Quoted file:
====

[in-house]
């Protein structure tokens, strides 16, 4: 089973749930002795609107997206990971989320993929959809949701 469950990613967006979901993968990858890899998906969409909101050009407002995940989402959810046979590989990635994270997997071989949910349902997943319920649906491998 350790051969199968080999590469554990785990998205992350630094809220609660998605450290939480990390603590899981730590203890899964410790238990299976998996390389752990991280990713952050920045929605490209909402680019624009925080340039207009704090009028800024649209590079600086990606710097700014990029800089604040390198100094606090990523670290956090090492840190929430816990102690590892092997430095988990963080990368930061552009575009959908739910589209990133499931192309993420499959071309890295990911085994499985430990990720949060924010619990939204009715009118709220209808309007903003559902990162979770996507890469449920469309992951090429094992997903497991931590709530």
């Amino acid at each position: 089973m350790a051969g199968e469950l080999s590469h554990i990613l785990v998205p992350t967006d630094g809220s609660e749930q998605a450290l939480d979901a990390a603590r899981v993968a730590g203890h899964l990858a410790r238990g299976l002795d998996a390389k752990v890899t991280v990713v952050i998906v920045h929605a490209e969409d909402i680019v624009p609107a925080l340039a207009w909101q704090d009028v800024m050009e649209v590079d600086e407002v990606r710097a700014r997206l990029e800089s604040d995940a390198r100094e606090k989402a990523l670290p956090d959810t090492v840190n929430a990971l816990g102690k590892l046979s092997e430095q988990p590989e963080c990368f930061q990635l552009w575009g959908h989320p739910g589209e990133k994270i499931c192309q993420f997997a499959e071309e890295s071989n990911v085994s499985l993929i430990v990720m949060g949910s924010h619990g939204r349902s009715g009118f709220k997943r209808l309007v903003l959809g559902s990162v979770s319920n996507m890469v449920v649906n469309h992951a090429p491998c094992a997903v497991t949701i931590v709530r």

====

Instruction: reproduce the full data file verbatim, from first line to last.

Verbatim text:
[in-house]
């Protein structure tokens, strides 16, 4: 089973749930002795609107997206990971989320993929959809949701 469950990613967006979901993968990858890899998906969409909101050009407002995940989402959810046979590989990635994270997997071989949910349902997943319920649906491998 350790051969199968080999590469554990785990998205992350630094809220609660998605450290939480990390603590899981730590203890899964410790238990299976998996390389752990991280990713952050920045929605490209909402680019624009925080340039207009704090009028800024649209590079600086990606710097700014990029800089604040390198100094606090990523670290956090090492840190929430816990102690590892092997430095988990963080990368930061552009575009959908739910589209990133499931192309993420499959071309890295990911085994499985430990990720949060924010619990939204009715009118709220209808309007903003559902990162979770996507890469449920469309992951090429094992997903497991931590709530």
């Amino acid at each position: 089973m350790a051969g199968e469950l080999s590469h554990i990613l785990v998205p992350t967006d630094g809220s609660e749930q998605a450290l939480d979901a990390a603590r899981v993968a730590g203890h899964l990858a410790r238990g299976l002795d998996a390389k752990v890899t991280v990713v952050i998906v920045h929605a490209e969409d909402i680019v624009p609107a925080l340039a207009w909101q704090d009028v800024m050009e649209v590079d600086e407002v990606r710097a700014r997206l990029e800089s604040d995940a390198r100094e606090k989402a990523l670290p956090d959810t090492v840190n929430a990971l816990g102690k590892l046979s092997e430095q988990p590989e963080c990368f930061q990635l552009w575009g959908h989320p739910g589209e990133k994270i499931c192309q993420f997997a499959e071309e890295s071989n990911v085994s499985l993929i430990v990720m949060g949910s924010h619990g939204r349902s009715g009118f709220k997943r209808l309007v903003l959809g559902s990162v979770s319920n996507m890469v449920v649906n469309h992951a090429p491998c094992a997903v497991t949701i931590v709530r």